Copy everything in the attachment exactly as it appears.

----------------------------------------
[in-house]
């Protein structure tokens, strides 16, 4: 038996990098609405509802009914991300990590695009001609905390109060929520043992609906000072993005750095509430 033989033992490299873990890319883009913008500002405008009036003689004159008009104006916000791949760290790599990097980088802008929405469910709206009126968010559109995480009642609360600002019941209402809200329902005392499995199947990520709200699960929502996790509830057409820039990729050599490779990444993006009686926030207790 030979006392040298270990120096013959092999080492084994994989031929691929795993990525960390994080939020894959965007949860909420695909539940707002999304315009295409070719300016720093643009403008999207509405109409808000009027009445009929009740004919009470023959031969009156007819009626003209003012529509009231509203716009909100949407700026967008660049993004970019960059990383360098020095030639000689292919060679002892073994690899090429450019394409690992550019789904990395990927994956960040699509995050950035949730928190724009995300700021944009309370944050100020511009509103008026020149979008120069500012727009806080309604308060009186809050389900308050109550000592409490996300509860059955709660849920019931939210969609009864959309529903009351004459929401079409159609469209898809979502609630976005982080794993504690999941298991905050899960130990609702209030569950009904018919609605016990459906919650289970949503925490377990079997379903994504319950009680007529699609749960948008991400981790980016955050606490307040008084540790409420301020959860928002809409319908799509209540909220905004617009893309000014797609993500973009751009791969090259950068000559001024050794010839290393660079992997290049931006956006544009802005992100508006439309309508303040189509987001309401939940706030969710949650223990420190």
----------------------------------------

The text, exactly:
[in-house]
């Protein structure tokens, strides 16, 4: 038996990098609405509802009914991300990590695009001609905390109060929520043992609906000072993005750095509430 033989033992490299873990890319883009913008500002405008009036003689004159008009104006916000791949760290790599990097980088802008929405469910709206009126968010559109995480009642609360600002019941209402809200329902005392499995199947990520709200699960929502996790509830057409820039990729050599490779990444993006009686926030207790 030979006392040298270990120096013959092999080492084994994989031929691929795993990525960390994080939020894959965007949860909420695909539940707002999304315009295409070719300016720093643009403008999207509405109409808000009027009445009929009740004919009470023959031969009156007819009626003209003012529509009231509203716009909100949407700026967008660049993004970019960059990383360098020095030639000689292919060679002892073994690899090429450019394409690992550019789904990395990927994956960040699509995050950035949730928190724009995300700021944009309370944050100020511009509103008026020149979008120069500012727009806080309604308060009186809050389900308050109550000592409490996300509860059955709660849920019931939210969609009864959309529903009351004459929401079409159609469209898809979502609630976005982080794993504690999941298991905050899960130990609702209030569950009904018919609605016990459906919650289970949503925490377990079997379903994504319950009680007529699609749960948008991400981790980016955050606490307040008084540790409420301020959860928002809409319908799509209540909220905004617009893309000014797609993500973009751009791969090259950068000559001024050794010839290393660079992997290049931006956006544009802005992100508006439309309508303040189509987001309401939940706030969710949650223990420190």